Joey Votto, 1B (CIN)
Votto's contact rate is a career-low 73%. His swinging-strike rate is 11.4%, first season with a double-digit swinging-strike rate since 2010. For the last decade Votto has been one of the game's best contact-based, zone-conscious power hitters in the game. He is no longer that player. Instead Votto has tapped back into his power, leading to incredible Statcast metrics. His 92.4-mph average exit velocity ranks in the top-10 in all of MLB and his barrel rate is a career-high 13.2%. He has noticeably scrapped the patient, contact-first approach and focused more on an aggressive, power-laden swing. Obviously that has resulted in a lower batting average and walk-rate, but it is creating more run production. He is likely to finish with his best home run and RBI totals since 2017. An afterthought at first base during draft season, Votto is a solid corner infield/backup 1B option.
Tyler Mahle, SP (CIN)
Mahle was so-so on Friday, allowing five hits and four walks in five innings, but the only damage was two solo home runs by Paul Goldschmidt and Harrison Bader. Mahle is showing great improvement this season, and it is somewhat flying under the radar, which makes the young right-hander an intriguing trade target. A few bad starts disguise otherwise strong production. The strikeouts have been consistent through most of the season and a 43% ground ball rate has led to a decline in home runs. The walks are down, the strikeouts are up and it is all showcased by a career-best 3.71 xFIP. Mahle has toyed with other pitches throughout his career, but this year he is focused primarily on his fastball/slider combination with a touch of a nasty splitter. He will still likely need to find some consistency in a fourth pitch, either a curveball or even a cutter. He used a changeup early in his career and it was abysmal. If his arsenal diversifies, he could elevate into one of the top tiers of pitchers.
Tylor Megill, SP (NYM)
After completing six innings for the first time in his last start, the rookie Megill matched that outing with another scoreless six-inning start, this time leading to his first career win. Megill struck out five Blue Jays hitters as he continues his phenomenal rookie season. The 25 year old leans heavily on his mid-90's fastball (nearly 60% usage), but his secondary pitches have been fantastic. He uses a slider against righties and a changeup against lefties and both have been effective, although lefties display more power. Megill's lack of prospect pedigree should not distract from the quality production he put up in the minor leagues and the impressive arsenal of pitches. Look, Megill isn't going to continue at this level of play. There will be bumps in the road and hitters will adjust with more film and statistical tendencies, but he has developed into a reliable arm in a rotation that needs steadiness.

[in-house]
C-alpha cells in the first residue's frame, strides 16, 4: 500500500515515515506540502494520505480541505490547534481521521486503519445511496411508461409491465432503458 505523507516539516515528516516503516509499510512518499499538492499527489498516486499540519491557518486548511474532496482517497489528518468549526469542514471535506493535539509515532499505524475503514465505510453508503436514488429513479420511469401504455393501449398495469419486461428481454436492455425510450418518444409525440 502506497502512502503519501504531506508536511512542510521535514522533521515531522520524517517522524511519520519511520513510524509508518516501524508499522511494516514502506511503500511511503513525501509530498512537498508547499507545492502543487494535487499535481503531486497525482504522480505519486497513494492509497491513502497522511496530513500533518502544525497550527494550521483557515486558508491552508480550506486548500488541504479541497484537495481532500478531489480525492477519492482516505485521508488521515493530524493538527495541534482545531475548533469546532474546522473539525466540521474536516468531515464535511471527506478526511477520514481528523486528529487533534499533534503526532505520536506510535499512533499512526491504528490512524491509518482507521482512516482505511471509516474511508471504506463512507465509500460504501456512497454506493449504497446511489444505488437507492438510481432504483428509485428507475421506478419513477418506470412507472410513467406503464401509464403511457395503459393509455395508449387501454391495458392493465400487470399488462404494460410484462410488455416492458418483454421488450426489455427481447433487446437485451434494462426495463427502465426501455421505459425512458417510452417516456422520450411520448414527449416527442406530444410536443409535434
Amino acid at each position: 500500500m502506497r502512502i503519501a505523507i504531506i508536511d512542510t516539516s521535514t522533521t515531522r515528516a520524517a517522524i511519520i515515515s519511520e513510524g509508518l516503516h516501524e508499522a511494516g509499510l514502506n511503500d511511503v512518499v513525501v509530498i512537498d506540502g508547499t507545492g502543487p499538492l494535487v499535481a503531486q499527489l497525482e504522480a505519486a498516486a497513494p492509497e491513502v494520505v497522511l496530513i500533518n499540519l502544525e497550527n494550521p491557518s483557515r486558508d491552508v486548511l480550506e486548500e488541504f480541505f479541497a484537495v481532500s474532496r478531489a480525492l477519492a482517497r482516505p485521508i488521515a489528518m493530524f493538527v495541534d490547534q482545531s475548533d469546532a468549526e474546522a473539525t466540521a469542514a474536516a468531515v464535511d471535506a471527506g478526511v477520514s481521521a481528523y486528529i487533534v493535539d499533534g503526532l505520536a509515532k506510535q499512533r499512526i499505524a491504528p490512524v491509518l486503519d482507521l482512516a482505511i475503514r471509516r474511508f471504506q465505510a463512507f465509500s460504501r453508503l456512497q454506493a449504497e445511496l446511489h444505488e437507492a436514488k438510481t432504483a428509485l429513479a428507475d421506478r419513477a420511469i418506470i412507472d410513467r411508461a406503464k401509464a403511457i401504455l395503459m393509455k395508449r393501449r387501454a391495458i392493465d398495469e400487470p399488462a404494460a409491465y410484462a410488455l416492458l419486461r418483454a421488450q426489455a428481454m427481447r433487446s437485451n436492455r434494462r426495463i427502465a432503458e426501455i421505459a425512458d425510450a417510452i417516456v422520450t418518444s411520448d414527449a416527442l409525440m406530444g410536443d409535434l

Zach Davies, SP (CHC)
Davies struck out a season-high seven batters in 5.1 innings, allowing two runs (both scored after he left the game) and picking up his sixth win. It was his sixth straight start allowing three runs or less. However, he has only completed six innings once during that stretch. Davies' biggest obstacle he creates for himself is walks. He surrendered two free passes on Friday, and as has been the case all season, his pitch count elevated to 107 pitches before he departed with one out in the 6th inning. It's sort of amazing his numbers aren't far worse considering his career-high 12.2% walk rate. For a pitcher who throws in the 80's, walking more than one out of every ten batters is a problem. Not only does it create more run opportunities for the opposing offense, but it is a big reason why he rarely goes deep in any games (also because he allows a 12.46 ERA the third time through a lineup). This very well may have been Davies' last start in a Cubs uniform as he is rumored to be in a number of trade discussions. His destination will impact his fantasy value, but regardless of where he ends up cutting down walks is crucial to retaining fantasy significance.
Freddy Peralta, SP (MIL)
Freddy Peralta, welcome to the Casey Mize treatment. Peralta is effectively on an innings limit, as demonstrated by his scoreless four-inning appearance on Friday. He walked two batters and only allowed one hit, but the Brewers pulled him after throwing only 51 pitches. This is a new development as Peralta had gone five straight starts with at least 90 pitches thrown. It is supported by history. As Peralta moved back and forth between the bullpen and the starting rotation throughout his young career, he has already surpassed his single-season innings record with 102. He is coming off the shortened 2020 season where he worked primarily out of the bullpen and threw 29.1 innings. This really puts a damper on his fantasy value over the rest of the season, especially for owners who have thrived off his 2.29 ERA and 35% strikeout rate.
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